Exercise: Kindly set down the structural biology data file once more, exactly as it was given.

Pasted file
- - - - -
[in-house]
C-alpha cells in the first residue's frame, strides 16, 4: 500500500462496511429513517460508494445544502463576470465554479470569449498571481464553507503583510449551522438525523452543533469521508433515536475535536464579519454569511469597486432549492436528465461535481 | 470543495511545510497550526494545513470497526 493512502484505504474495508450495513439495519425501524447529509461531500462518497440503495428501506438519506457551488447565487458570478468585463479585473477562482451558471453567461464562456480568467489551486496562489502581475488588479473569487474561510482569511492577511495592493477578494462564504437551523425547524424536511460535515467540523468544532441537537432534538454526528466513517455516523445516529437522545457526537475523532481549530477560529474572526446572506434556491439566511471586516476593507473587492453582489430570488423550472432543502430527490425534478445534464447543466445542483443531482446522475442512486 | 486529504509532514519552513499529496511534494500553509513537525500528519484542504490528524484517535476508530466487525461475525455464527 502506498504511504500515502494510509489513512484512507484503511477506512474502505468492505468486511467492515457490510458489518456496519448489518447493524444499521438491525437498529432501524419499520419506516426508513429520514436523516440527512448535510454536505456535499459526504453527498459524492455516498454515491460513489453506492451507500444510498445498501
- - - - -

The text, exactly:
[in-house]
C-alpha cells in the first residue's frame, strides 16, 4: 500500500462496511429513517460508494445544502463576470465554479470569449498571481464553507503583510449551522438525523452543533469521508433515536475535536464579519454569511469597486432549492436528465461535481 | 470543495511545510497550526494545513470497526 493512502484505504474495508450495513439495519425501524447529509461531500462518497440503495428501506438519506457551488447565487458570478468585463479585473477562482451558471453567461464562456480568467489551486496562489502581475488588479473569487474561510482569511492577511495592493477578494462564504437551523425547524424536511460535515467540523468544532441537537432534538454526528466513517455516523445516529437522545457526537475523532481549530477560529474572526446572506434556491439566511471586516476593507473587492453582489430570488423550472432543502430527490425534478445534464447543466445542483443531482446522475442512486 | 486529504509532514519552513499529496511534494500553509513537525500528519484542504490528524484517535476508530466487525461475525455464527 502506498504511504500515502494510509489513512484512507484503511477506512474502505468492505468486511467492515457490510458489518456496519448489518447493524444499521438491525437498529432501524419499520419506516426508513429520514436523516440527512448535510454536505456535499459526504453527498459524492455516498454515491460513489453506492451507500444510498445498501